One afternoon, Ondine is walking near the stables when she hears the familiar snoring of her husband. When she enters the stable, she sees Lawrence lying in the arms of another woman. Ondine points her finger at him, which he feels as if kicked, waking him up with surprise. Ondine curses him, stating, “You swore faithfulness to me with every waking breath, and I accepted your oath. So be it. As long as you are awake, you shall have your breath, but should you ever fall asleep, then that breath will be taken from you and you will die!

In Marcel Proust’s Remembrance of Past Things, Volume II: Madame Swann at Home, the narrator’s girlfriend Gilberte is referred to as Undine: “… she assumed that vague air, full of reticence and kept secrets…like the Undine that she was…”

And Genesis’ 1973 song Firth of Fifth (from the album Selling England by the Pound) makes reference to Ondinal Songs.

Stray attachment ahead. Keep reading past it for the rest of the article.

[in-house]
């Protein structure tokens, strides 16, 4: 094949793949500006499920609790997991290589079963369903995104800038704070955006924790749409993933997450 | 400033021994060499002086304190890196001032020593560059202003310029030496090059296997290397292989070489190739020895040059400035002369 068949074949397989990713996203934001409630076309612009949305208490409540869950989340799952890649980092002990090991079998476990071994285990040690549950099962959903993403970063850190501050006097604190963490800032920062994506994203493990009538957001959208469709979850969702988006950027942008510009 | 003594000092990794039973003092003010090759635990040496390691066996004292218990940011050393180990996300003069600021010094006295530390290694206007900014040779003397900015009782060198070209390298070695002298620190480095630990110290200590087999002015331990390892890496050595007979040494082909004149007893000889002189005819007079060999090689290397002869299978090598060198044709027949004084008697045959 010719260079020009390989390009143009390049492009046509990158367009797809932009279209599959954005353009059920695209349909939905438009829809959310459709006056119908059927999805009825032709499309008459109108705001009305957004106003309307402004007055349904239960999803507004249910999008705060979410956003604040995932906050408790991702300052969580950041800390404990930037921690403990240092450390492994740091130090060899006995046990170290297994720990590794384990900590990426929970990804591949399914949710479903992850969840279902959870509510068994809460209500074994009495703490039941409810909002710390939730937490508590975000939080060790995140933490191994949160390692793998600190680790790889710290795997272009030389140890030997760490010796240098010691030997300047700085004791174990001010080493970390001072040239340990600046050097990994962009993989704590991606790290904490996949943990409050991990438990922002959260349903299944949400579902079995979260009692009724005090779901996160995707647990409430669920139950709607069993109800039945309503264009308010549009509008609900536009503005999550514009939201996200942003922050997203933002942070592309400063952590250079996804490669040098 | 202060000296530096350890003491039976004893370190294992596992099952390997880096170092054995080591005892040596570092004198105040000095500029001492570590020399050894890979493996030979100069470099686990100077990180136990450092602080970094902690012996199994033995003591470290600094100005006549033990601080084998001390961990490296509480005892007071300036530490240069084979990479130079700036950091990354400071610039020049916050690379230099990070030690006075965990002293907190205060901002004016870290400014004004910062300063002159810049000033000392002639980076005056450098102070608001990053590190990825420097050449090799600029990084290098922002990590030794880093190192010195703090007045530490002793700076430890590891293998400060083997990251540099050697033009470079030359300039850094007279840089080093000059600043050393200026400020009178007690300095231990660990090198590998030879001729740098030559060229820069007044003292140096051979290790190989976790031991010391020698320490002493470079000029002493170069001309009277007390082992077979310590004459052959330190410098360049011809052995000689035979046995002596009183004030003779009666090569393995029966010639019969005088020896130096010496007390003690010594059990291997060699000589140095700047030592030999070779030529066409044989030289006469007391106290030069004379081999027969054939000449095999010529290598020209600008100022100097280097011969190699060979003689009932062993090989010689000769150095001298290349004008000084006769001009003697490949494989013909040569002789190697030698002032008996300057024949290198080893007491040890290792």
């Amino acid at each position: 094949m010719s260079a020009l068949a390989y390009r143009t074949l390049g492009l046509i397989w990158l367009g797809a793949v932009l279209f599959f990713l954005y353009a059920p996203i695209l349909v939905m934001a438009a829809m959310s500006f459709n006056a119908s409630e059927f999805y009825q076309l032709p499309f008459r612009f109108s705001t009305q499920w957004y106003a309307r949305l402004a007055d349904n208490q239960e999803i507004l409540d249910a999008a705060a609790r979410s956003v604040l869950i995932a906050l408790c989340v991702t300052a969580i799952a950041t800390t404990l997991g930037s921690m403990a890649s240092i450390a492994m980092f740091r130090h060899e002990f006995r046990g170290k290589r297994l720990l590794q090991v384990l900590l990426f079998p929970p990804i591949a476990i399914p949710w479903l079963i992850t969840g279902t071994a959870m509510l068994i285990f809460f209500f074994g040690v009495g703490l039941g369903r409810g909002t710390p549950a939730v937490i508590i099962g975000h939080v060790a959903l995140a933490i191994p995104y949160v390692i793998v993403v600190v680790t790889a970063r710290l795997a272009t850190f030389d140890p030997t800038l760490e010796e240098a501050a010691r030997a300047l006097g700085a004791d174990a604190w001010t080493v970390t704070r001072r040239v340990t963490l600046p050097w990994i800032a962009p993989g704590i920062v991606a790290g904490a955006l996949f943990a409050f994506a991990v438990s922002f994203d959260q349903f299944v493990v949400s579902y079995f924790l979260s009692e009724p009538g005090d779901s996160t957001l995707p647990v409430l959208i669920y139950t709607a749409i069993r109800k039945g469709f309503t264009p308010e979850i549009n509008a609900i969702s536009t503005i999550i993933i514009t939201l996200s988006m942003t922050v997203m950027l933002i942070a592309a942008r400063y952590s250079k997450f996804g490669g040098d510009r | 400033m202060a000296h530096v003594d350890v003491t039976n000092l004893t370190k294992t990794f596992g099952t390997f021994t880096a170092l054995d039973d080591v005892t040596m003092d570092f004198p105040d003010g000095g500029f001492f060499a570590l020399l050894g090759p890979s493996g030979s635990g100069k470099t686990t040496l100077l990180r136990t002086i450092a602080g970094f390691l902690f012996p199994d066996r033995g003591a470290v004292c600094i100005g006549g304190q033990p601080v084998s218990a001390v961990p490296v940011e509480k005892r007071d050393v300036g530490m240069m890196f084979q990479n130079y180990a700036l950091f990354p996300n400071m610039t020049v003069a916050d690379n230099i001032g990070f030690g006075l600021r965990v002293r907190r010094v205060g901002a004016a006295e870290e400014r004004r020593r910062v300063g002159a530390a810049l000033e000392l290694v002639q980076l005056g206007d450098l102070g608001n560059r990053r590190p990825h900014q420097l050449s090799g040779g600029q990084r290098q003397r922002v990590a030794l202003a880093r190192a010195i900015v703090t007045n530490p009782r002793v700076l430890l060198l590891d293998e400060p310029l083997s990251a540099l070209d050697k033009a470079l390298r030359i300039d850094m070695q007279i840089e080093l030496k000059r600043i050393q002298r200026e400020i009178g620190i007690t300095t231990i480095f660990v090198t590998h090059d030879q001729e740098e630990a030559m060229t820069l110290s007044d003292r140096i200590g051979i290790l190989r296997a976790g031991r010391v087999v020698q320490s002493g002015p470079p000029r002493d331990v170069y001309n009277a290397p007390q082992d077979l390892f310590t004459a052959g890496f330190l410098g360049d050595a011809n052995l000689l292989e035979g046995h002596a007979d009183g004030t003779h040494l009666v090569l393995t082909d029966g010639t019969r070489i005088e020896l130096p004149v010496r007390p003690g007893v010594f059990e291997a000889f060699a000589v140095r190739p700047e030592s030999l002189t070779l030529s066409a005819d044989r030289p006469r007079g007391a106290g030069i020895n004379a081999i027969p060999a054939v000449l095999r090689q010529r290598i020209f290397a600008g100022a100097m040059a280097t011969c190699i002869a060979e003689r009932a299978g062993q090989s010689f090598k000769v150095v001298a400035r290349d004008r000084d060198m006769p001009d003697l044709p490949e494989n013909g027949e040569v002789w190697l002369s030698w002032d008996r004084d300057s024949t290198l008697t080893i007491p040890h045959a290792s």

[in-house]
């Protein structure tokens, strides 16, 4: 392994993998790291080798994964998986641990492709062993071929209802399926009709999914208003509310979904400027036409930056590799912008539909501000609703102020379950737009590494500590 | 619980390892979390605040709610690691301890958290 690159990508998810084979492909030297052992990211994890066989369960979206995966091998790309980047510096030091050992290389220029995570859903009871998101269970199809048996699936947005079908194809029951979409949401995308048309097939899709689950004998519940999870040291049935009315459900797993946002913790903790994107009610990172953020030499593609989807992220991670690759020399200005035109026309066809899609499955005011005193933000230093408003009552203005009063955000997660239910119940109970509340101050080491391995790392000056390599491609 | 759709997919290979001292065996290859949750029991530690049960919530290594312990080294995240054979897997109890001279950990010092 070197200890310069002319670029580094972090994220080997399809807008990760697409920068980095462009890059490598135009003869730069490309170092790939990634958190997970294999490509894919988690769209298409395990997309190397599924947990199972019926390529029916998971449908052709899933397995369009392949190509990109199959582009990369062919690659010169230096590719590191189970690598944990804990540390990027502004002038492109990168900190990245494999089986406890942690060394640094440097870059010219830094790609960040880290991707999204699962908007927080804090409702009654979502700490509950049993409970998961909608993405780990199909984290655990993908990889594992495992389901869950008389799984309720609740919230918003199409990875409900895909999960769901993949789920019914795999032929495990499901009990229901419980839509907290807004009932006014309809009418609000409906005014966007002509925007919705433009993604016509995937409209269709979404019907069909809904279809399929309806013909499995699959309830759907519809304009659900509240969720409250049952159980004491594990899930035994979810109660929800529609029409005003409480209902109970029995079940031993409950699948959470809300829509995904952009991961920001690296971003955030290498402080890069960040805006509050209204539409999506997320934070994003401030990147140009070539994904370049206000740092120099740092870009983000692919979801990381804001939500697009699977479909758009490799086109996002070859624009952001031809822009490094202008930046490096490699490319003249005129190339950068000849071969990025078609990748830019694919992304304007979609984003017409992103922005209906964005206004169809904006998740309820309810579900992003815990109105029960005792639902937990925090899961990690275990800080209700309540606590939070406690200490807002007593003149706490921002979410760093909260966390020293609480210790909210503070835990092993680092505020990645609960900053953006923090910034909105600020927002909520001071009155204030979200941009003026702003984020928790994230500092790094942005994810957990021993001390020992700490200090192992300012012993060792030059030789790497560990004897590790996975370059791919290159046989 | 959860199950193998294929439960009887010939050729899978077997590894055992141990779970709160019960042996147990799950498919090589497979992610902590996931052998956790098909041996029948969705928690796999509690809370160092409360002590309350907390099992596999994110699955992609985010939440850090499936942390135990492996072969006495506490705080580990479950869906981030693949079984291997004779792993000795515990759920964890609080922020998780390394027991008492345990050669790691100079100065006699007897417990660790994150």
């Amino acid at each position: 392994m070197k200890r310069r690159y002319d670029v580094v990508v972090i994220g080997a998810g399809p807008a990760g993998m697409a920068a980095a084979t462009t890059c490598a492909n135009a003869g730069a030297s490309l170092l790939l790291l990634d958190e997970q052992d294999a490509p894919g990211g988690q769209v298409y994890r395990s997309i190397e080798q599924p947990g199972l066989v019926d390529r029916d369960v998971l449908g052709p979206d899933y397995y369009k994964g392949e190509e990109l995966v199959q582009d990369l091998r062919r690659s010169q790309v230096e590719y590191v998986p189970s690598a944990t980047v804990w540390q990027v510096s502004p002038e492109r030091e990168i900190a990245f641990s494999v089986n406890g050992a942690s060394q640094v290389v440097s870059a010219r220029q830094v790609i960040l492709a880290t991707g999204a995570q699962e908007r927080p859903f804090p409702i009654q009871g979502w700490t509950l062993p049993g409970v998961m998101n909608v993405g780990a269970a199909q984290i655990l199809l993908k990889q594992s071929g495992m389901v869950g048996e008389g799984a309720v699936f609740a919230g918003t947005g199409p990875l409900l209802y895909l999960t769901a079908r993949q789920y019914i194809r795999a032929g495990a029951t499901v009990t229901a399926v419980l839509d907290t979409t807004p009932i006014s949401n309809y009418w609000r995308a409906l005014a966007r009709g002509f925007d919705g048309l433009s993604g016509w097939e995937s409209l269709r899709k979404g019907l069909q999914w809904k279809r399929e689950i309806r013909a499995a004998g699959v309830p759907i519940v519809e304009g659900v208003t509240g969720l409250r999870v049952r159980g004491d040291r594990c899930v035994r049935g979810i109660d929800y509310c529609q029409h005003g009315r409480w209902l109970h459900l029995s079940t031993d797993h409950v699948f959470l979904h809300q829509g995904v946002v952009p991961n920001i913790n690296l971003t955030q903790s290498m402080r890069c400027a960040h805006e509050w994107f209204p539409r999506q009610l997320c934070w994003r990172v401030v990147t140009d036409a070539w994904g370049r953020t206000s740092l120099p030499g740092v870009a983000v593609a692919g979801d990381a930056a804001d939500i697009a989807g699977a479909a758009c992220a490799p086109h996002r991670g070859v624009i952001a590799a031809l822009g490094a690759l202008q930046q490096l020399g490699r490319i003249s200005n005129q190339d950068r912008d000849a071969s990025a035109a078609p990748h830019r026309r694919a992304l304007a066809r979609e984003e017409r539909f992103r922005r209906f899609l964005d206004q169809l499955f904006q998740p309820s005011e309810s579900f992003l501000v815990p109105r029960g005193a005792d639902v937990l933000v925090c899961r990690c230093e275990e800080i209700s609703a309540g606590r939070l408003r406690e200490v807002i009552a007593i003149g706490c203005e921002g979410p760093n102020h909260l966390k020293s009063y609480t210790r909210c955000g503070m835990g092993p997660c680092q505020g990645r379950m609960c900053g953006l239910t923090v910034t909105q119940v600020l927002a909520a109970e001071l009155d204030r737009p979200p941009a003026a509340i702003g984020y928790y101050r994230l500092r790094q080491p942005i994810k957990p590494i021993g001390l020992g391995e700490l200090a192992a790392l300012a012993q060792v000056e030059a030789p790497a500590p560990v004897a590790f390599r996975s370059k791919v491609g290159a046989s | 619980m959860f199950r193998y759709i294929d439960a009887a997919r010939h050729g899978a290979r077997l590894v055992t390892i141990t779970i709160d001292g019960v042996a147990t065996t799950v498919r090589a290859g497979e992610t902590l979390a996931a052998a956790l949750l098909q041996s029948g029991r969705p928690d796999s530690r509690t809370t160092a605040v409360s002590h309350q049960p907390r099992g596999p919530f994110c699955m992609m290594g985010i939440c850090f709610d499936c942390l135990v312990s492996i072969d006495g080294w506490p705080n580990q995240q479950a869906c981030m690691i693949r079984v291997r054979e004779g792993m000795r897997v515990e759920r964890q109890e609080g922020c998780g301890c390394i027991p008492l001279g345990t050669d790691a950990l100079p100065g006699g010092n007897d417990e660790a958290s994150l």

McQueen and the Dancer

Flights of Fancy. Caroline Trentini wearing Alexander McQueen outfits from 2008 Fall/Winter collection. Photo: Arthur Elgort

 
 

 
 

Billy Elliot‘s (Stephen Daldry, 2000) original title was Dancer, but when they took the film to the Cannes Film Festival, there was another film called Dancer in the Dark (Lars von Trier, 2000), which won the Palmes D’Or, prompting confusion; indeed, Universal Studios called the directors, producers and writer up and congratulated them. They then realized they had to change the name and settled (‘rather lamely’, joked the writer) on ‘Billy Elliot‘.